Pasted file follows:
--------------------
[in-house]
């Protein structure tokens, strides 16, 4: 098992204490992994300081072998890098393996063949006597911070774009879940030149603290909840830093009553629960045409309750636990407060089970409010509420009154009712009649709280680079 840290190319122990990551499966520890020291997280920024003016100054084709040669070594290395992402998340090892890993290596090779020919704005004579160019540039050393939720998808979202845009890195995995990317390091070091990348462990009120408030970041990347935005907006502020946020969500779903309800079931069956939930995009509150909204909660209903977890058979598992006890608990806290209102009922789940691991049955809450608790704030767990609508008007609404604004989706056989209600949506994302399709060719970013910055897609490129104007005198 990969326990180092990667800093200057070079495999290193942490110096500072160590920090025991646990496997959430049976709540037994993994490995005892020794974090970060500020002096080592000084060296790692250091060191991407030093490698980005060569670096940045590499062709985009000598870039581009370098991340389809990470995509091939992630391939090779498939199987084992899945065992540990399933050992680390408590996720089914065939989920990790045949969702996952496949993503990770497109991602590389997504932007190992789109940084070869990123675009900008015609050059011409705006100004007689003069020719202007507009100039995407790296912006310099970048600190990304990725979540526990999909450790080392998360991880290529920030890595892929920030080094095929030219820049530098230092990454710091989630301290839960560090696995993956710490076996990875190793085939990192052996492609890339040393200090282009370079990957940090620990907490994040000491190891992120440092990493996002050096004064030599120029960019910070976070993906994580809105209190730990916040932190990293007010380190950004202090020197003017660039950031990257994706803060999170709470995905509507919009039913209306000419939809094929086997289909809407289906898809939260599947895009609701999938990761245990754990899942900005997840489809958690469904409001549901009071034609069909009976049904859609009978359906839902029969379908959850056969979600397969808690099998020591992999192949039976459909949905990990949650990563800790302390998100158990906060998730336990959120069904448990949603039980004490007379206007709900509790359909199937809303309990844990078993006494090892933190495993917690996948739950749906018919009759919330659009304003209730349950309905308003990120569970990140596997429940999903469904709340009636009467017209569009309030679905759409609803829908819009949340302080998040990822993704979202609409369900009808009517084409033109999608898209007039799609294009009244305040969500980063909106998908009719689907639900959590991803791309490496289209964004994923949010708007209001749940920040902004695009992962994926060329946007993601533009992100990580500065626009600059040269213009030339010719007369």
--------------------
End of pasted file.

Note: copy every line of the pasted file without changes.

[in-house]
């Protein structure tokens, strides 16, 4: 098992204490992994300081072998890098393996063949006597911070774009879940030149603290909840830093009553629960045409309750636990407060089970409010509420009154009712009649709280680079 840290190319122990990551499966520890020291997280920024003016100054084709040669070594290395992402998340090892890993290596090779020919704005004579160019540039050393939720998808979202845009890195995995990317390091070091990348462990009120408030970041990347935005907006502020946020969500779903309800079931069956939930995009509150909204909660209903977890058979598992006890608990806290209102009922789940691991049955809450608790704030767990609508008007609404604004989706056989209600949506994302399709060719970013910055897609490129104007005198 990969326990180092990667800093200057070079495999290193942490110096500072160590920090025991646990496997959430049976709540037994993994490995005892020794974090970060500020002096080592000084060296790692250091060191991407030093490698980005060569670096940045590499062709985009000598870039581009370098991340389809990470995509091939992630391939090779498939199987084992899945065992540990399933050992680390408590996720089914065939989920990790045949969702996952496949993503990770497109991602590389997504932007190992789109940084070869990123675009900008015609050059011409705006100004007689003069020719202007507009100039995407790296912006310099970048600190990304990725979540526990999909450790080392998360991880290529920030890595892929920030080094095929030219820049530098230092990454710091989630301290839960560090696995993956710490076996990875190793085939990192052996492609890339040393200090282009370079990957940090620990907490994040000491190891992120440092990493996002050096004064030599120029960019910070976070993906994580809105209190730990916040932190990293007010380190950004202090020197003017660039950031990257994706803060999170709470995905509507919009039913209306000419939809094929086997289909809407289906898809939260599947895009609701999938990761245990754990899942900005997840489809958690469904409001549901009071034609069909009976049904859609009978359906839902029969379908959850056969979600397969808690099998020591992999192949039976459909949905990990949650990563800790302390998100158990906060998730336990959120069904448990949603039980004490007379206007709900509790359909199937809303309990844990078993006494090892933190495993917690996948739950749906018919009759919330659009304003209730349950309905308003990120569970990140596997429940999903469904709340009636009467017209569009309030679905759409609803829908819009949340302080998040990822993704979202609409369900009808009517084409033109999608898209007039799609294009009244305040969500980063909106998908009719689907639900959590991803791309490496289209964004994923949010708007209001749940920040902004695009992962994926060329946007993601533009992100990580500065626009600059040269213009030339010719007369």